3 Influencer Marketing Mistakes That Damage Your ROI

Influencer marketing is the hottest strategy on the block right now. According to Tomoson, for every dollar that companies are putting into influencer marketing, they’re getting $6.50 back, and 59% are planning to increase their influencer marketing budget over the next 12 months.

Working with influencers can be profitable… but there’s an art and science to every single campaign, and there isn’t a one-size-fits-all for companies.

Coupled with the fact that influencer marketing is a fairly new industry, with major educational and training institutions being slow to incorporate it into the curriculum, the number of qualified professionals who can actually yield a $6.50 per dollar spent ROI (or better) versus the demand is scarce. Most brands haven’t figured out how to create consistent, profitable results yet.

After over a decade of working with influencers, here are the three most common factors I’ve found that yield a low or negative ROI for brands.

Not Setting Measurable Goals and Outcomes for Campaigns

It’s impossible to measure whether influencer marketing campaigns are working without knowing what your company is seeking from influencers.

Do you want to increase your social following on your platforms? Are you looking to drive sales to a new product launch?

Marketing and social teams often end up being at odds about the expected outcomes of a campaign.

It’s important to set clear KPIs and to track the effectiveness of individual influencers within a campaign to see who is actually influencing their audience the most. Just because a campaign starts with 15 influencers, it doesn’t mean that all 15 have to continue through until the end.

If someone isn’t influencing their audience, they either need closer oversight and content approval, or the product or service might not be as great of a fit as you initially thought.

Knowing whether new followers or e-mail subscribers, increased sales, a higher page ranking on Google, etc. is your top priority when working with influencers will help to chart an appropriate course of action for reaching goals.

Disregarding the Buyer Cycle

On average, a buyer needs to see a product or service at least 6 to 8 times before purchasing. This is one of the most well-established and classic rules of marketing to establish know, like, and trust.

Most influencer marketing campaigns are devised as only single or double touch point campaigns, either due to budget or the assumption that there will be some audience overlap between influencers in the campaign.

However, with organic reach declining on social media and Youtube, this isn’t necessarily the case. It’s possible that someone will only see one post in a campaign.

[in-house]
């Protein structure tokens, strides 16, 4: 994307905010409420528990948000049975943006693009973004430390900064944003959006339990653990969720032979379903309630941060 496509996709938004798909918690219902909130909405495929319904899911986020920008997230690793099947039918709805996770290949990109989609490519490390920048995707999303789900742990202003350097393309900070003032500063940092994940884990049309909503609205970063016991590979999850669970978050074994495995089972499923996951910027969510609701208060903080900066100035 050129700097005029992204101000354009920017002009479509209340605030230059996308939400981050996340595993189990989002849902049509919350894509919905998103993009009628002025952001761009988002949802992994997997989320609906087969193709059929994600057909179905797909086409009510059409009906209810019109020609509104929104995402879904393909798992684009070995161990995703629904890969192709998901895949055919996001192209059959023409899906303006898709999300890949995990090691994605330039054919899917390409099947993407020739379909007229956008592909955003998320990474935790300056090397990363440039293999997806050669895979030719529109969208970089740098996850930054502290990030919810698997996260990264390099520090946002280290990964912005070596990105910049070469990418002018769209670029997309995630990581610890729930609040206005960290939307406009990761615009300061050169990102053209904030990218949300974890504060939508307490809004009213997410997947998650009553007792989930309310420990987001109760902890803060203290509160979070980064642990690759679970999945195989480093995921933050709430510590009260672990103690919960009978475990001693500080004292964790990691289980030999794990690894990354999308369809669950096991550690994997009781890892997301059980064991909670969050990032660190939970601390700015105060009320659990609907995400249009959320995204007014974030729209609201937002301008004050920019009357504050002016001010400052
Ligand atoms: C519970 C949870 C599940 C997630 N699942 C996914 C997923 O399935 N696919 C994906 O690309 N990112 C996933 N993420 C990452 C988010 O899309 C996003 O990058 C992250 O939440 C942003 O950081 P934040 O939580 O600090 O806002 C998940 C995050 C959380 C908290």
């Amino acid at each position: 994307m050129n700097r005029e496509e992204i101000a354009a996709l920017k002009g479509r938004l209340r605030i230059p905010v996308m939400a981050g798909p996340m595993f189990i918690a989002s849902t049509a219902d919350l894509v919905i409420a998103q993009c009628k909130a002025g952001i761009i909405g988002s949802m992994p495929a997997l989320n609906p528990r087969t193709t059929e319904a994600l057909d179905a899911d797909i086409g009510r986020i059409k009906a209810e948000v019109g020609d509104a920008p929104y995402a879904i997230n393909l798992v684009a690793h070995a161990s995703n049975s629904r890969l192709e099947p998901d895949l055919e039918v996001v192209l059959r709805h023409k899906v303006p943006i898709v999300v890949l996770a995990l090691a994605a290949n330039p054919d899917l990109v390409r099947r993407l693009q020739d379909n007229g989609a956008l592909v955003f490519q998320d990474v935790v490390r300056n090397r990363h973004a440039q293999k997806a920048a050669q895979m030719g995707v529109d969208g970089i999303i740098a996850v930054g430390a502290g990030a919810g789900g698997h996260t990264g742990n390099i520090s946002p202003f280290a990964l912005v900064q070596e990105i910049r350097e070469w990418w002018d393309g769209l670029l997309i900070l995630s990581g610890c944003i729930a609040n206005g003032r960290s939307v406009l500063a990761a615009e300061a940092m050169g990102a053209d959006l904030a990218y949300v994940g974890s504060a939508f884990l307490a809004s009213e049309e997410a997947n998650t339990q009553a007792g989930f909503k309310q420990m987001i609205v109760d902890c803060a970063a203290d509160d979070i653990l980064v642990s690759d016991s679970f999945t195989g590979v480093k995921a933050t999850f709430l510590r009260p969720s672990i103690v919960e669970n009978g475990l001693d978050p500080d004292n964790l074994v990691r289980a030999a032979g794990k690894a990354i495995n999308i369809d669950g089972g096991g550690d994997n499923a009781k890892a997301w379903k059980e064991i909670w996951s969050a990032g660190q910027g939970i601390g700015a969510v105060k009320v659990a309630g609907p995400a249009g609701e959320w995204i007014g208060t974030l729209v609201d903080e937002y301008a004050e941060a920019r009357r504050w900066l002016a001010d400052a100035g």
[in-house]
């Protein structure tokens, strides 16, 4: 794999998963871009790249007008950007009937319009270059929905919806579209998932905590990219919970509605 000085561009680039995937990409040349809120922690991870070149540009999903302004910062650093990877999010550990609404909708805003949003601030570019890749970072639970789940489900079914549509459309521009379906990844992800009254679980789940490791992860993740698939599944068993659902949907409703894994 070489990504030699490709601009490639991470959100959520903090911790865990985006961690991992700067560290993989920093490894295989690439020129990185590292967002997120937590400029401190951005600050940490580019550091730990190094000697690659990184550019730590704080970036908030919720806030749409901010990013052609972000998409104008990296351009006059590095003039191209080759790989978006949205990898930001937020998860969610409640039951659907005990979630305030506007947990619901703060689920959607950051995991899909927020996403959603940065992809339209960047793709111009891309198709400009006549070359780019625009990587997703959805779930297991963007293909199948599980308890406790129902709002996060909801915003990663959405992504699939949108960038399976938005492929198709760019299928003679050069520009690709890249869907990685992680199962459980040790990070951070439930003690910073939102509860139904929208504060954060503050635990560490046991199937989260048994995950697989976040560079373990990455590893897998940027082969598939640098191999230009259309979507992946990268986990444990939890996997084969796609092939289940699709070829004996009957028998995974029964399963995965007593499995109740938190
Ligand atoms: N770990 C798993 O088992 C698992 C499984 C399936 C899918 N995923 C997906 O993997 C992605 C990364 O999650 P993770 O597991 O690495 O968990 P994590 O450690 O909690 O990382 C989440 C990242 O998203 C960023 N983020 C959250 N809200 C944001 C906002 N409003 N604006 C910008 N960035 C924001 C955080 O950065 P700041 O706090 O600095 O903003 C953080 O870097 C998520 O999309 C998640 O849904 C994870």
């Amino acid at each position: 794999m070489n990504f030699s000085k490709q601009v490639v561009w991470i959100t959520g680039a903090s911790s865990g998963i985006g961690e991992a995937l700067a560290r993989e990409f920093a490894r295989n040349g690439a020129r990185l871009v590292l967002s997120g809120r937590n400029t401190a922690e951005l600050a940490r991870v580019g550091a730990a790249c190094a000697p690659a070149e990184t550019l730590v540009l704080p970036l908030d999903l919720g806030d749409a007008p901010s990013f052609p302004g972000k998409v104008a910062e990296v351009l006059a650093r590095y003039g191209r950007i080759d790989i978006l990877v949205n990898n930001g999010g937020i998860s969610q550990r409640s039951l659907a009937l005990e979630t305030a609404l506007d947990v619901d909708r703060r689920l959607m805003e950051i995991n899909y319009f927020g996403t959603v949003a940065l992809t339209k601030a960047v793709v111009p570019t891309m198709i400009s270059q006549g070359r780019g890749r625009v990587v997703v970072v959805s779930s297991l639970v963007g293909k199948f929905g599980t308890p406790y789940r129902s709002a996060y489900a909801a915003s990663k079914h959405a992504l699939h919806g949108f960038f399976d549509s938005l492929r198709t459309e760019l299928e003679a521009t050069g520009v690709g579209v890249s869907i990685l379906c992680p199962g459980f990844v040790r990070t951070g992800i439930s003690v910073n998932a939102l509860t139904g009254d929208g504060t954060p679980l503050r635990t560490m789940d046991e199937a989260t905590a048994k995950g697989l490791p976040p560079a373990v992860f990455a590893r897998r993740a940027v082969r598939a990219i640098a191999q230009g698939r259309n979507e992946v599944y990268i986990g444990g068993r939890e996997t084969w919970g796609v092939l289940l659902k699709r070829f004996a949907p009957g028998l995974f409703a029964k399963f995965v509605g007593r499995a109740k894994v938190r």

The influencer campaigns that are the most effective work with a small number of influencers who are proven (thanks to those KPIs your company will have established) to be influencing their audience with your existing products or competitor products or services.

These can be short or long-term campaigns, although companies generally see the best ROI when working with influencers for a longer period of time.

Food brand Iceland, for instance, worked with a select number of influencers over the course of a year on their influencer marketing campaigns.

Selecting the Wrong Influencers

One of the top things to verify when selecting followers is the authenticity of the account. Unilever recently called for greater transparency and honesty on the part of influencers. Several mid-level influencers have purchased followers from automated bot accounts or use comment pods to boost their engagement, and neither of these will drive sales or authentic engagement.

It’s important to ask for an influencer’s follower metrics or screenshots from Google Analytics before inking a contract, in order to ensure your influencers are doing things the ethical way (which will ultimately boost your ROI).

Furthermore, selecting influencers with a strong brand fit whose message aligns with the values of the company is essential. When influencers and brands don’t have aligned values, brands will see their marketing dollars go to waste.

For example, in 2017, SoCal Honda dealers – whose digital presence is the definition of wholesome and helpful – partnered on Instagram and Facebook with Heath Hussar, a chain-smoking prankster with a long established history of having non-Honda cars featured prominently in his vlogs.

The content that Hussar produced never actually features Honda cars in it, and… could have some not-so-subtle allusions to the brand being the equivalent of the poop emoji. Aside from the unsavory content that didn’t actually feature the cars, Hussar’s audience also consists largely of teenage girls under the driving age, so they’re the wrong target audience. They’re not in the financial position to buy a car, nor are the majority of them driving age.

A better fit in a top-tier influencer would be Hannah Hart. Her brand, like SoCal Honda’s, has philanthropy built in, and her audience skews slightly older, meaning that they’d actually be able to purchase the item and would likely be influenced by her promotion.

Calculated Trial and Error Is Always a Winning Strategy

Like all forms of marketing, effective influencer marketing will have some element of trial and error. There will be influencers who unexpectedly drive a ton of sales to your brand, and others who will be disappointments.

If you’ve run an unsuccessful campaign, that doesn’t mean that influencer marketing doesn’t work – it just means it’s time to try a different strategy.

Keeping these three things top of mind as you’re planning your budget and KPIs will help you yield your highest return on investment.

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